Between 2019 and 2020, the steady increase in national freight transport was interrupted, declining by -0.9 % against the backdrop of the slow-down in activity caused by the Covid pandemic. Sixteen of the EU Member States recorded decreases in national transport, most emphatically in Estonia (-25.6 %), Luxembourg (-22.7 %) and Cyprus (-19.1 %). Nevertheless, despite the pandemic, national transport grew in 10 of the Member States, with particularly strong growth recorded in Bulgaria (+29.6 %), Czechia (+13.0 %), Lithuania (+12.4 %) and Latvia (+10.9 %).

Table 3: National road freight transport, 2015-2020
(million tonne-kilometres)
Source: Eurostat (road_go_ta_tott)

The importance of national transport within the transport sector varies considerably between the Member States: in 2019 and 2020, national transport accounted for more than 90 % of the tonne-kilometres in Cyprus, Sweden, France and Finland, but less than 20 % in Lithuania, Luxembourg, Slovakia and Slovenia (only 2020). While Cyprus recorded the highest share of national transport (96.9 % in 2019 and 94.8 % in 2020), Lithuania recorded the lowest share (6.7 % in 2019 and 7.2 % in 2020); this may be explained by a combination of the size and the geographical location of these countries.

International road freight transport

An important factor in the increase of road freight transport between 2015 and 2019 is the development of international transport. Indeed, an increase of international transport in tkm implies either that longer distances are travelled or that heavier loads are carried, often in combination: international transport is usually performed with heavier loads on longer distances, while empty journeys are avoided as far as possible.

At EU level, international road freight transport in tkm grew by 14.6 % between 2015 and 2019 (see Table 4). Ten Member States recorded increases over this period, several of them considerable. International transport more than doubled in Greece (+172.3 %) and Lithuania (+110.3 %), and grew strongly also in Cyprus (+80.8 %) and Romania (+64.6 %). At the other end of the scale, among the 16 Member States for which international transport fell, Czechia (-62.6 %), Bulgaria (-41.0 %) and Estonia (-34.9 %) stood out.

In 2020, international transport fell by 1.0 % in the EU. Only five Member States recorded increases. Notably, the strongest increases were reported by Czechia (+98.0 %) and Bulgaria (+69.6 %), the two countries that reported the strongest decreases over the period 2015-2019. The other 21 Member States for which data are available (Malta is exempt) registered falls of between -0.5 % and -24.7 % in international transport in tkm, reflecting the effects on activity level and on cross-border transport movements of the COVID-19 pandemic.

Table 4: International road freight transport, 2015-2020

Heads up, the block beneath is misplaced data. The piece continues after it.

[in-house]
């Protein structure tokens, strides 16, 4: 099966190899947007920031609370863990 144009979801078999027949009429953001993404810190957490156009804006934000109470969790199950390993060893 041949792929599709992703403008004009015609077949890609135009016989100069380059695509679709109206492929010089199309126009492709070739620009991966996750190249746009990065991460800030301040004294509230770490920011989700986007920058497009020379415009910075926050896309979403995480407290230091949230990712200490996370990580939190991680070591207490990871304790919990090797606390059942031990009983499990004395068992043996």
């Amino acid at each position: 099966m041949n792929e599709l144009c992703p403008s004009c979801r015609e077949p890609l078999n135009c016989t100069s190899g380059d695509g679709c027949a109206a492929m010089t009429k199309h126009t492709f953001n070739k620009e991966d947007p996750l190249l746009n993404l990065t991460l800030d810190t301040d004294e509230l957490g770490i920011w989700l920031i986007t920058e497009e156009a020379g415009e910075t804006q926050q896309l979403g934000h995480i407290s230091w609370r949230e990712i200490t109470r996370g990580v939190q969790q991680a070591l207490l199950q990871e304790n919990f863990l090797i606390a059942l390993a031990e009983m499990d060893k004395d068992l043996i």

(million tonne-kilometres)
Source: Eurostat (road_go_ta_tott)

The share of international transport in total EU road freight transport stood at 38.6 % in 2019, up 1.8 percentage points (pp) compared to 2015 when the share was 37.9 %. In 2020, the share at EU level remained unchanged at 38.6 % (see Table 5).

Over the period 2015-2019, the share of international transport in total road freight transport increased in 10 of the Member States. The highest increase by far was recorded in Greece (+90.8 %), followed at some distance by Cyprus (+14.8 %) and Poland (+10.0 %). Significant decreases were observed in Czechia (-43.7 %), Finland (-40.8 %) and Sweden (-29.3 %).

In 2020, the share of international transport rose in only nine Member States, most noticeable in Cyprus (+67.7 %) and Czechia (+37.8 %). At the other end of the scale, the largest decreases in these shares were observed in Denmark (-18.0 %) and Finland (-17.6 %).

Table 5: International transport in road freight transport, 2015-2020
(% share in tonne-kilometres)
Source: Eurostat (road_go_ta_tott)

When looking at the evolution in international transport at EU level, the impact of an increase in a Member State’s international transport is also linked to its share in the total international transport of the EU. This information is provided in Figure 3 and Figure 4.

In 2019 and 2020, Poland continued to have the highest share of EU international transport in tkm with 32.7 % and 33.2 %, respectively (see Figure 4). International transport made up a share of 59.8 % of total road freight transport in tkm in Poland in 2015, growing to 65.8 % in 2019 before falling slightly to 65.1 % in 2020. After Poland, Spain followed as the second largest operator of international transport in the EU, with a share of EU international transport of 11.9 % in 2019 and 11.3 % in 2020. The share of international transport in total road freight transport in Spain was down from 34.5 % in 2015 to 33.5 % in 2019, before a sharper fall to 32.4 % in 2020.

Figure 3: International transport in road freight transport, 2015, 2019 and 2020
(% share in tonne-kilometres)
Source: Eurostat (road_go_ta_tott)


Figure 4: International road freight transport, EU, 2019 and 2020
(% share in tonne-kilometres)
Source: Eurostat (road_go_ta_tott)

Figures 5a and 5b show the share of cross-trade and cabotage in international transport in tkm for 2019 and 2020, respectively. The share of cross-trade transport for the EU was 26.8 % in 2019 and 28.3 % in 2020. Cabotage transport represented 7.0 % and 7.4 %, respectively.